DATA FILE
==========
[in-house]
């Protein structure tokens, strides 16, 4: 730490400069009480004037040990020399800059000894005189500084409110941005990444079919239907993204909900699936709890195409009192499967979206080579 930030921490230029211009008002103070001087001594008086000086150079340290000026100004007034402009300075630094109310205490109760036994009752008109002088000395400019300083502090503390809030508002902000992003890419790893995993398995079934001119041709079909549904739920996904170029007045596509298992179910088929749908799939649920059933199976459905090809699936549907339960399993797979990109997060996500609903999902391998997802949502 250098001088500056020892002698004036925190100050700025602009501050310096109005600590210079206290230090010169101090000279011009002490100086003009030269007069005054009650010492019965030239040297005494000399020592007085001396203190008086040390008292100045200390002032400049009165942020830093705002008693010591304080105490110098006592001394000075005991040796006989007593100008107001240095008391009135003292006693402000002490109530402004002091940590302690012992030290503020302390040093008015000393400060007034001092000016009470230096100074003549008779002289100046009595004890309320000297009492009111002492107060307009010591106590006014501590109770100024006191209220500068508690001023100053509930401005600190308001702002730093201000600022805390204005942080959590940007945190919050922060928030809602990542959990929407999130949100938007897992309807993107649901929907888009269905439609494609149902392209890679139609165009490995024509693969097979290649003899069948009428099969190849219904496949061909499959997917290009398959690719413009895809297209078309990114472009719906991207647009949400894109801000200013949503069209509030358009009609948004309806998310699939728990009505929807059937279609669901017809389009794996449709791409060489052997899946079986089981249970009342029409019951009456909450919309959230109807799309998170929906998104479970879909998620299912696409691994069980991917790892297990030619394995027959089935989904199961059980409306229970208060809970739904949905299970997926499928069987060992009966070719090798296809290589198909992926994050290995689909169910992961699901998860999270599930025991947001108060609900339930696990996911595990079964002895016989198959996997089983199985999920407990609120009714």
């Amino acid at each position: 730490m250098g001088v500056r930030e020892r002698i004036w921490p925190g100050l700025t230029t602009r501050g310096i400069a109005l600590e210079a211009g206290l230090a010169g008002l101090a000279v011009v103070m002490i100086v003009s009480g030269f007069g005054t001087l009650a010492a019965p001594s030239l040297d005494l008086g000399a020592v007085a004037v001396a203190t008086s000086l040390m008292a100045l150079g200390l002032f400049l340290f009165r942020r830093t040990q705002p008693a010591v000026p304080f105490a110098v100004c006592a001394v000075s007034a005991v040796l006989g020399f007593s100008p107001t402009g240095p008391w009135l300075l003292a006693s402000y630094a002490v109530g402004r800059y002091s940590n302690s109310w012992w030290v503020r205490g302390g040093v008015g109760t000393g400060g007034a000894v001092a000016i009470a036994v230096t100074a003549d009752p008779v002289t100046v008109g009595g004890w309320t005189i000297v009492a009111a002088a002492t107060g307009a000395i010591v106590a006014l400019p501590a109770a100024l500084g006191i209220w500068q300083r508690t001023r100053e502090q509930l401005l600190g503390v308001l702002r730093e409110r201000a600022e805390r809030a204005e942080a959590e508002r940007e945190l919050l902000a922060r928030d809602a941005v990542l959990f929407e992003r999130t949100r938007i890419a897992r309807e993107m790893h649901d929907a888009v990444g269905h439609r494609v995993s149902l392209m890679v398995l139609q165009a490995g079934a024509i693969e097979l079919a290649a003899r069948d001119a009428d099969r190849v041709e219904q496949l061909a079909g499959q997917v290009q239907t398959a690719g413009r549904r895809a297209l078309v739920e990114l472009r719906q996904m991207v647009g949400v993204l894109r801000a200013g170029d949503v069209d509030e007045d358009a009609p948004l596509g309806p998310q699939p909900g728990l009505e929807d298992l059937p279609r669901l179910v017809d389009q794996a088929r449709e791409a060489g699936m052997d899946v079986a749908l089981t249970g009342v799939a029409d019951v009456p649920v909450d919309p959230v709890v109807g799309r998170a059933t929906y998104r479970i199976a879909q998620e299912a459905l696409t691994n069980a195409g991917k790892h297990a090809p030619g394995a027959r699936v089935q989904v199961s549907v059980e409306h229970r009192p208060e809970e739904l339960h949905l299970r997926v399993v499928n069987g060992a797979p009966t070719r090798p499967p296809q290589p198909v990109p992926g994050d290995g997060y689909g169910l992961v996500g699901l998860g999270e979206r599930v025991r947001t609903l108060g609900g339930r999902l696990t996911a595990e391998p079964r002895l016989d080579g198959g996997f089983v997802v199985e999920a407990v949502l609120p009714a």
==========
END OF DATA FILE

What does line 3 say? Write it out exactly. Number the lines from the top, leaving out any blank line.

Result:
């Amino acid at each position: 730490m250098g001088v500056r930030e020892r002698i004036w921490p925190g100050l700025t230029t602009r501050g310096i400069a109005l600590e210079a211009g206290l230090a010169g008002l101090a000279v011009v103070m002490i100086v003009s009480g030269f007069g005054t001087l009650a010492a019965p001594s030239l040297d005494l008086g000399a020592v007085a004037v001396a203190t008086s000086l040390m008292a100045l150079g200390l002032f400049l340290f009165r942020r830093t040990q705002p008693a010591v000026p304080f105490a110098v100004c006592a001394v000075s007034a005991v040796l006989g020399f007593s100008p107001t402009g240095p008391w009135l300075l003292a006693s402000y630094a002490v109530g402004r800059y002091s940590n302690s109310w012992w030290v503020r205490g302390g040093v008015g109760t000393g400060g007034a000894v001092a000016i009470a036994v230096t100074a003549d009752p008779v002289t100046v008109g009595g004890w309320t005189i000297v009492a009111a002088a002492t107060g307009a000395i010591v106590a006014l400019p501590a109770a100024l500084g006191i209220w500068q300083r508690t001023r100053e502090q509930l401005l600190g503390v308001l702002r730093e409110r201000a600022e805390r809030a204005e942080a959590e508002r940007e945190l919050l902000a922060r928030d809602a941005v990542l959990f929407e992003r999130t949100r938007i890419a897992r309807e993107m790893h649901d929907a888009v990444g269905h439609r494609v995993s149902l392209m890679v398995l139609q165009a490995g079934a024509i693969e097979l079919a290649a003899r069948d001119a009428d099969r190849v041709e219904q496949l061909a079909g499959q997917v290009q239907t398959a690719g413009r549904r895809a297209l078309v739920e990114l472009r719906q996904m991207v647009g949400v993204l894109r801000a200013g170029d949503v069209d509030e007045d358009a009609p948004l596509g309806p998310q699939p909900g728990l009505e929807d298992l059937p279609r669901l179910v017809d389009q794996a088929r449709e791409a060489g699936m052997d899946v079986a749908l089981t249970g009342v799939a029409d019951v009456p649920v909450d919309p959230v709890v109807g799309r998170a059933t929906y998104r479970i199976a879909q998620e299912a459905l696409t691994n069980a195409g991917k790892h297990a090809p030619g394995a027959r699936v089935q989904v199961s549907v059980e409306h229970r009192p208060e809970e739904l339960h949905l299970r997926v399993v499928n069987g060992a797979p009966t070719r090798p499967p296809q290589p198909v990109p992926g994050d290995g997060y689909g169910l992961v996500g699901l998860g999270e979206r599930v025991r947001t609903l108060g609900g339930r999902l696990t996911a595990e391998p079964r002895l016989d080579g198959g996997f089983v997802v199985e999920a407990v949502l609120p009714a």